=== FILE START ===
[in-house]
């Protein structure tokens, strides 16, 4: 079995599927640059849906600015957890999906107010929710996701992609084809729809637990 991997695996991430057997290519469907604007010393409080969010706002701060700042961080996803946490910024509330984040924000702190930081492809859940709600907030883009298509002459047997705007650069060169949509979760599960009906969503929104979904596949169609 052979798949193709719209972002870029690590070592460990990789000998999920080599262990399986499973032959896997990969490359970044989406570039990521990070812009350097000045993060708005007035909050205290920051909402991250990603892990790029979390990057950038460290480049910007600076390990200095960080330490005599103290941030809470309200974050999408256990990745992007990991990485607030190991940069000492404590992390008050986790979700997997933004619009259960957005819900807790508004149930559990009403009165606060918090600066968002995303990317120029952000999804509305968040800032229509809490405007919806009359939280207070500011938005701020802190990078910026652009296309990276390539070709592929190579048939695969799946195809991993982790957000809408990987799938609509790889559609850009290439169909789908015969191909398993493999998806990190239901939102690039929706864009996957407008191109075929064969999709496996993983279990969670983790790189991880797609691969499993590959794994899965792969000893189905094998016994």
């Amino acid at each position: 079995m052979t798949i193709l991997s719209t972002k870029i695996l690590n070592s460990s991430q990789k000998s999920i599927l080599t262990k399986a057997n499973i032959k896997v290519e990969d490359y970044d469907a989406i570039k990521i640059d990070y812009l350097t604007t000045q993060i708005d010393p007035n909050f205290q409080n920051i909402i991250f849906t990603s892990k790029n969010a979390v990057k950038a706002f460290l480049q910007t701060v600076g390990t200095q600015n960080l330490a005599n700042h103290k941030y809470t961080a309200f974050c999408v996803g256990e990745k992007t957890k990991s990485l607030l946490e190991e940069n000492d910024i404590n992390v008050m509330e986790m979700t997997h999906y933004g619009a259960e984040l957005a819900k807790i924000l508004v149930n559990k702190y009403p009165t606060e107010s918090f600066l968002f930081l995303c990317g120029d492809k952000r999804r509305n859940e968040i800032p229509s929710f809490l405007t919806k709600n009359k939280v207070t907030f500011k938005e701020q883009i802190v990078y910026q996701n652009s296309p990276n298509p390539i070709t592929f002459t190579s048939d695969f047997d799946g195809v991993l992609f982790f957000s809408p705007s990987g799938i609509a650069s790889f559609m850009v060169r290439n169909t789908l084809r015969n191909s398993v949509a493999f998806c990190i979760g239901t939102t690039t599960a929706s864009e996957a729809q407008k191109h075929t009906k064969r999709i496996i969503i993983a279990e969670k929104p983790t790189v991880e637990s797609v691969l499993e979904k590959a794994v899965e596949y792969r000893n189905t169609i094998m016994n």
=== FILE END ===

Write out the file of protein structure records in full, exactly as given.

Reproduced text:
[in-house]
């Protein structure tokens, strides 16, 4: 079995599927640059849906600015957890999906107010929710996701992609084809729809637990 991997695996991430057997290519469907604007010393409080969010706002701060700042961080996803946490910024509330984040924000702190930081492809859940709600907030883009298509002459047997705007650069060169949509979760599960009906969503929104979904596949169609 052979798949193709719209972002870029690590070592460990990789000998999920080599262990399986499973032959896997990969490359970044989406570039990521990070812009350097000045993060708005007035909050205290920051909402991250990603892990790029979390990057950038460290480049910007600076390990200095960080330490005599103290941030809470309200974050999408256990990745992007990991990485607030190991940069000492404590992390008050986790979700997997933004619009259960957005819900807790508004149930559990009403009165606060918090600066968002995303990317120029952000999804509305968040800032229509809490405007919806009359939280207070500011938005701020802190990078910026652009296309990276390539070709592929190579048939695969799946195809991993982790957000809408990987799938609509790889559609850009290439169909789908015969191909398993493999998806990190239901939102690039929706864009996957407008191109075929064969999709496996993983279990969670983790790189991880797609691969499993590959794994899965792969000893189905094998016994």
């Amino acid at each position: 079995m052979t798949i193709l991997s719209t972002k870029i695996l690590n070592s460990s991430q990789k000998s999920i599927l080599t262990k399986a057997n499973i032959k896997v290519e990969d490359y970044d469907a989406i570039k990521i640059d990070y812009l350097t604007t000045q993060i708005d010393p007035n909050f205290q409080n920051i909402i991250f849906t990603s892990k790029n969010a979390v990057k950038a706002f460290l480049q910007t701060v600076g390990t200095q600015n960080l330490a005599n700042h103290k941030y809470t961080a309200f974050c999408v996803g256990e990745k992007t957890k990991s990485l607030l946490e190991e940069n000492d910024i404590n992390v008050m509330e986790m979700t997997h999906y933004g619009a259960e984040l957005a819900k807790i924000l508004v149930n559990k702190y009403p009165t606060e107010s918090f600066l968002f930081l995303c990317g120029d492809k952000r999804r509305n859940e968040i800032p229509s929710f809490l405007t919806k709600n009359k939280v207070t907030f500011k938005e701020q883009i802190v990078y910026q996701n652009s296309p990276n298509p390539i070709t592929f002459t190579s048939d695969f047997d799946g195809v991993l992609f982790f957000s809408p705007s990987g799938i609509a650069s790889f559609m850009v060169r290439n169909t789908l084809r015969n191909s398993v949509a493999f998806c990190i979760g239901t939102t690039t599960a929706s864009e996957a729809q407008k191109h075929t009906k064969r999709i496996i969503i993983a279990e969670k929104p983790t790189v991880e637990s797609v691969l499993e979904k590959a794994v899965e596949y792969r000893n189905t169609i094998m016994n």